NATO chief pitches value of alliance to Congress amid tensions
Amid tensions the Trump administration and its allies, the NATO Secretary-General Jens Stoltenberg gave a strong and at times strongly personal defense of the value of the military alliance in a milestone address to a joint session of Congress.
Mr. Stoltenberg, a former Norwegian prime minister who has headed NATO since 2014, told lawmakers that despite differences between NATO’s 29 countries, “we’ve always been able to defend each other, protect each other and to keep our people safe.”
The NATO chief called on Russia to return to compliance with Cold War-era Intermediate-Range Nuclear Forces Treaty banning shorter-range nuclear weapons. President Trump announced his intention to pull out of the INF in February, saying Moscow has been cheating for years on the 1987 pact.
“We do not want to isolate Russia,” Mr. Stoltenberg said, adding he favors working with Moscow to “reduce risks, to avoid incidents, accidents and miscalculations,”
“But so far,” he said. “Russia has taken no steps to do so.”
In a three-day tour in Washington to commemorate the alliance’s 70th anniversary, Mr. Stoltenberg met with Mr. Trump Tuesday. Although he has had a sometimes rocky relationship with leading NATO allies, Mr. Trump hailed what he called “tremendous progress” on his push to spur other members to pay more for the defense alliance. “When I came in, it wasn’t so good, and now they’re catching up,” Mr. Trump contended.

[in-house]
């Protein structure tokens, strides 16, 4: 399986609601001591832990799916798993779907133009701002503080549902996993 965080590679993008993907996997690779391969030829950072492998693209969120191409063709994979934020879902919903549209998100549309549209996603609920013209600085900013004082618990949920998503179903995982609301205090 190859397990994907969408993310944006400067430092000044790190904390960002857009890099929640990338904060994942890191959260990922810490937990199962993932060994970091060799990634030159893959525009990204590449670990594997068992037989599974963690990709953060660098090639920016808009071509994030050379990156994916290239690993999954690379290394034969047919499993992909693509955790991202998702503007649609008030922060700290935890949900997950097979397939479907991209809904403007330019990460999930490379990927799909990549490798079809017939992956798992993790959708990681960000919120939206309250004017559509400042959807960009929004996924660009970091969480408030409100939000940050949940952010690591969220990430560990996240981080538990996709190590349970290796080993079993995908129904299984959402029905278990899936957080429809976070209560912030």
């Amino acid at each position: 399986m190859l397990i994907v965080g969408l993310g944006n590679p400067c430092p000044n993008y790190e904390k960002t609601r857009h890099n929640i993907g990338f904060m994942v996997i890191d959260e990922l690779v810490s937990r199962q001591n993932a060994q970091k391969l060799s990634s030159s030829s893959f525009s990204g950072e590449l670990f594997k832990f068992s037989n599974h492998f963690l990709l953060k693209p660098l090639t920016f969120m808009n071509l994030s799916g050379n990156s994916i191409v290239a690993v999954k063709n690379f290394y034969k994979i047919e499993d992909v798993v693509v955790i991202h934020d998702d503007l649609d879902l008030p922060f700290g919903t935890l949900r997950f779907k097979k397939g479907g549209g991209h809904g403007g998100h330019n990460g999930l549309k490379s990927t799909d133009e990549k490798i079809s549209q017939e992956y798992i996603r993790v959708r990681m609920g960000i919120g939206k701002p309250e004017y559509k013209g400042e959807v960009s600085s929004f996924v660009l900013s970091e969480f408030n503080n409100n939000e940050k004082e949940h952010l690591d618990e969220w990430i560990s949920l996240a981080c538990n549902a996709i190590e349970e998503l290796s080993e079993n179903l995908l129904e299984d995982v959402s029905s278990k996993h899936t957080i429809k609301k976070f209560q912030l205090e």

In his address to Congress, Mr. Stoltenberg called on allies to spend more on defense. “That has been the clear message from President Trump, and this message is having a clear impact.”
House Speaker Nancy Pelosi’s invitation to Mr. Stoltenberg, the first time a NATO secretary-general has addressed both houses of Congress, was seen in part as a shot by lawmakers unhappy with Mr. Trump’s sometimes adversarial relations with key U.S. allies. The new Democratic House in January approved with significant Republican support a “NATO Support Act” that would prohibit the use of funds to withdraw from the alliance and states that it is U.S. policy to remain a member of NATO.
Events in Washington this week to mark NATO’s 70th anniversary were markedly more low-key than commemorations of past alliance milestones, with foreign ministers rather than heads of government gathering to mark the occasion.
But during his address to Congress, Mr. Stoltenberg maintained that “the NATO alliance is not only the longest lasting alliance in history, it is also the most successful alliance in history. ... NATO is a strong alliance.”